The Court of Appeal said the lower court erred in finding that the board should have determined whether or not the documents were relevant before issuing the order for Wal-Mart to produce them.
“This is not to say that any court or tribunal is entitled to issue or to enforce subpoena compelling production of irrelevant or privileged documents,” the court said. “If that is done, the injured party has the same recourse as was resorted to by the employer in this case: to move to have the tribunal quash the subpoena or to rule on the issues of relevance of privilege in respect of the documents which it does not believe it should be compelled to produce.”
It said the proper procedure, when there is a requirement to produce documents and there is a genuine dispute as to their relevance or as to whether they are privileged, is to have the documents produced so the tribunal charged with determining their relevance will have them available for examination.
“This is the procedure the board intended to follow,” the Court of Appeal said. “If any of the documents then turned out to be irrelevant, the privacy interest of the owner would be protected as the documents would not then be provided to the party making the demand, that is, there is no disclosure of the document to the union.”
The Court of Appeal said it would be otherwise if the documents demanded were so plainly irrelevant that there was no need for their inspection prior to any ruling.
“But the board made it clear from comments during the argument that it thought that the union had made out a case of at least ‘likely relevance,’ a term coined by the employer’s counsel during the hearing,” the court said. “The board said that the documents might be relevant to the issue of whether or not the unfair labour practice applications brought by the employees had been made as a result of influence, interference or intimidation by the employer.”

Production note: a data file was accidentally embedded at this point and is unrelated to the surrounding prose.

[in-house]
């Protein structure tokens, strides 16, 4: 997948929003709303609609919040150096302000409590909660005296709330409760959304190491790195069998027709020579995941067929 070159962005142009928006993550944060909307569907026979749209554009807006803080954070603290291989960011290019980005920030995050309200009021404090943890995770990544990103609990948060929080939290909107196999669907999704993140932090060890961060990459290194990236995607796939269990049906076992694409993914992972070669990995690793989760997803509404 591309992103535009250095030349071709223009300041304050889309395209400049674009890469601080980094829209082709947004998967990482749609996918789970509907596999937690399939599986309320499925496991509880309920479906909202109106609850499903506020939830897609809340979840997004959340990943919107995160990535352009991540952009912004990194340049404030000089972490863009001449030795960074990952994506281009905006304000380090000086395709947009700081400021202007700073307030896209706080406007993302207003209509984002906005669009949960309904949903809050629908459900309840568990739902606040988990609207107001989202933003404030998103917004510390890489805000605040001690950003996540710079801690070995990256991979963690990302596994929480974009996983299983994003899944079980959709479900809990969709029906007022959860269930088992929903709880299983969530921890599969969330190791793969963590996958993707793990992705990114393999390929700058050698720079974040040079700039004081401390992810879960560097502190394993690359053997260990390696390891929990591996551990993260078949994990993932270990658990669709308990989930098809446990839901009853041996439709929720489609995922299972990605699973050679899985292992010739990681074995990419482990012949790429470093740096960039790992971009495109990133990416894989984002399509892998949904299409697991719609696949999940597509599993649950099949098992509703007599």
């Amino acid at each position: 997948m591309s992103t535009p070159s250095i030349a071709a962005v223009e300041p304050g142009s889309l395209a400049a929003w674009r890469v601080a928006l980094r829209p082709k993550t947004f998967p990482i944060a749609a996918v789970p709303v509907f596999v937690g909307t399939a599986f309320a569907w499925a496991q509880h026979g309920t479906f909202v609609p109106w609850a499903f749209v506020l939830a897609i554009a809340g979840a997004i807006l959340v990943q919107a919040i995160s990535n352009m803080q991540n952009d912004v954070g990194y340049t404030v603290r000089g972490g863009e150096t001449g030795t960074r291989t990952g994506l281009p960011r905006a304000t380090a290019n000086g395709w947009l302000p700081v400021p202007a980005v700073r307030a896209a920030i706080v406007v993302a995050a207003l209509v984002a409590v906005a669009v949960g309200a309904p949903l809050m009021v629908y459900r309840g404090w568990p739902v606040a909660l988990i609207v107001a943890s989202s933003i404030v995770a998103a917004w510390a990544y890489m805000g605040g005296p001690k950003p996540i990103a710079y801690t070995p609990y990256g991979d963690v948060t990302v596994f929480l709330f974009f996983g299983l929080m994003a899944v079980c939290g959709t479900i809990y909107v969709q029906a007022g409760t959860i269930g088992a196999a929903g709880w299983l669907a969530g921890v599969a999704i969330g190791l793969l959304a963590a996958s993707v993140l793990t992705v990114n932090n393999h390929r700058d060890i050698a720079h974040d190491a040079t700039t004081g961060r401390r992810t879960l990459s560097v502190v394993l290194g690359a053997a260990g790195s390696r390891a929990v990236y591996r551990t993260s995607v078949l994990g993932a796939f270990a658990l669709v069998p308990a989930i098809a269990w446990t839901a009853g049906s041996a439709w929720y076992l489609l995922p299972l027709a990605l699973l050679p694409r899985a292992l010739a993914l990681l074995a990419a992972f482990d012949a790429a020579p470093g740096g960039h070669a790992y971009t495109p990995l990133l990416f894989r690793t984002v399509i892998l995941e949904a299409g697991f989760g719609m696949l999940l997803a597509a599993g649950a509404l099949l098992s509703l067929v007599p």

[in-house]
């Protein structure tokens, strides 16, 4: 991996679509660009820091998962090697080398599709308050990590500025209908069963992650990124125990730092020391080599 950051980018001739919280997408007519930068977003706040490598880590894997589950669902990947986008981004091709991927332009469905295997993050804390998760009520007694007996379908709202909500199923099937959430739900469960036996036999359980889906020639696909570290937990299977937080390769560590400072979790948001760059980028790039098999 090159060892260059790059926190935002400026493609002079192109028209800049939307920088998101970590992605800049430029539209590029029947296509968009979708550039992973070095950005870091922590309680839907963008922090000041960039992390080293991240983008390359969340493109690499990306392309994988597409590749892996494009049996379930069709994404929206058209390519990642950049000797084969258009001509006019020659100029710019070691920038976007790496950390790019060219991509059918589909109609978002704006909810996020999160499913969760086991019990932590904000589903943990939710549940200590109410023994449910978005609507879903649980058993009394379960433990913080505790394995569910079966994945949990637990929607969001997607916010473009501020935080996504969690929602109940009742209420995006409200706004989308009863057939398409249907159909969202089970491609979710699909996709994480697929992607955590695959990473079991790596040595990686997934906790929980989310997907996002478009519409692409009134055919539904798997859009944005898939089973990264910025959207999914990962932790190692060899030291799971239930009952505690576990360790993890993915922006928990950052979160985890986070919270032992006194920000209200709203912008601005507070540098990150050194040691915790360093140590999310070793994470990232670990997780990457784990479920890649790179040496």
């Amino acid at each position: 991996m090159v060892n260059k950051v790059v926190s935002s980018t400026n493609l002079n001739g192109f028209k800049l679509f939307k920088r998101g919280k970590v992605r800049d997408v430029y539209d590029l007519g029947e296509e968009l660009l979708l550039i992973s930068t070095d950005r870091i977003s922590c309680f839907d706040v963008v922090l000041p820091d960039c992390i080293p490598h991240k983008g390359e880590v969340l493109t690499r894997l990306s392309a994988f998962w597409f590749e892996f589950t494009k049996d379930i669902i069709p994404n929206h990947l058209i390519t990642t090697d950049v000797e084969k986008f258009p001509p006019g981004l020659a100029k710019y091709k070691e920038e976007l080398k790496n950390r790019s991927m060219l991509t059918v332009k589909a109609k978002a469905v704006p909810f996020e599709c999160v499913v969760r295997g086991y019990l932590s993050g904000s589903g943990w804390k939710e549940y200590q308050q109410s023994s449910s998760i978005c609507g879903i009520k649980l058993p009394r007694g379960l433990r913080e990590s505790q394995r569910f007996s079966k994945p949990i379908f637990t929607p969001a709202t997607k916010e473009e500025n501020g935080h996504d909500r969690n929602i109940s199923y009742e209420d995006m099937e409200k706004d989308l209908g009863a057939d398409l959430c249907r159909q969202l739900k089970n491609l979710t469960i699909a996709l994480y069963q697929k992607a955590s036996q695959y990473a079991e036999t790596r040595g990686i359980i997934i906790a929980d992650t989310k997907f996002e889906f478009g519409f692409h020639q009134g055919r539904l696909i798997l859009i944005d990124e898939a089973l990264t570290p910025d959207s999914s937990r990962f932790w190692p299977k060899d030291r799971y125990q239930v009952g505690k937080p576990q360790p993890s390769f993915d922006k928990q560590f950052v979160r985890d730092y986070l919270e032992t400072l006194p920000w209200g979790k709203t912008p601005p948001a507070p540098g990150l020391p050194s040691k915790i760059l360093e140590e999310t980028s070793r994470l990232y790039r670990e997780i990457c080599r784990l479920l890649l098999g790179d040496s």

Court of Appeal critical of lower court’s comments
The Court of Appeal looked at the harsh comments made by Justice Baynton, of the Saskatchewan Court of Queen’s Bench. As noted above, Justice Baynton said an impartial observer might conclude the impartiality of the board had been compromised because the union succeeded in all it demands and the employer in none.
“The comment was unnecessary given that lack of partiality was not raised as an issue by either party or referred to by anyone during the hearing,” the Court of Appeal said. “The board was left with no means to defend itself against the accusation. In our opinion, the comment should not have been made.”
It also chastised comments Justice Baynton made about a section of the
The Trade Union Act.
He said if s. 9 has the effect of restricting freedom of expression between an employee and an employer that does not constitute interference or coercion, then s. 9 may well violate the
Charter of Rights and Freedoms.
Justice Baynton suggested the legislation was out of touch with reality. Since he declined to make any ruling on the issue, the Court of Appeal called his comments “gratuitous” and said they should not have been made.
What happens now
It appears that Wal-Mart will now have to hand over the documents in question to the Sasatchewan Labour Relations Board. The board will then determine whether or not the documents are relevant.
“Today’s decision by the Supreme Court to deny Wal-Mart’s leave to appeal means the (labour board’s) order stands and that Wal-Mart could be found in contempt if it fails to produce the subpoenaed materials when the Weyburn hearings recommence,” the UFCW said in a press release.
For more information see:
Wal-Mart Canada Corp. v Saskatchewan (Labour Relations Board)
, 251 Sask. R. 114, 2004 CarswellSask 516, 105 C.L.R.B.R.(2d) 291, 2004 SKQB 324, 19 Admin. L.R. (4th) 120 (Sask. Q.B.)
Wal-Mart Canada Corp. v Saskatchewan (Labour Relations Board)
, 247 D.L.R. (4th) 30, 2004 CarswellSask 763, 2004 SKCA 154 (Sask. C.A.)